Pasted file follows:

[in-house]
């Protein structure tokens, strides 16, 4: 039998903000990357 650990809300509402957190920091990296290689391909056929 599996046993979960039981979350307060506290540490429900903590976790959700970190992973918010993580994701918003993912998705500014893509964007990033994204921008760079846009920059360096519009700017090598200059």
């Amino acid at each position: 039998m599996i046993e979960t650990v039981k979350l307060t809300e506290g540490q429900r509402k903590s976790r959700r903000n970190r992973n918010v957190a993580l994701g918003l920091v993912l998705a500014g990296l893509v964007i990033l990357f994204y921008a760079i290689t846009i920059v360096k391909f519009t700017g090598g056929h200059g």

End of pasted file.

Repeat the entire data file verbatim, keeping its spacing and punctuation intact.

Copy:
[in-house]
């Protein structure tokens, strides 16, 4: 039998903000990357 650990809300509402957190920091990296290689391909056929 599996046993979960039981979350307060506290540490429900903590976790959700970190992973918010993580994701918003993912998705500014893509964007990033994204921008760079846009920059360096519009700017090598200059």
């Amino acid at each position: 039998m599996i046993e979960t650990v039981k979350l307060t809300e506290g540490q429900r509402k903590s976790r959700r903000n970190r992973n918010v957190a993580l994701g918003l920091v993912l998705a500014g990296l893509v964007i990033l990357f994204y921008a760079i290689t846009i920059v360096k391909f519009t700017g090598g056929h200059g």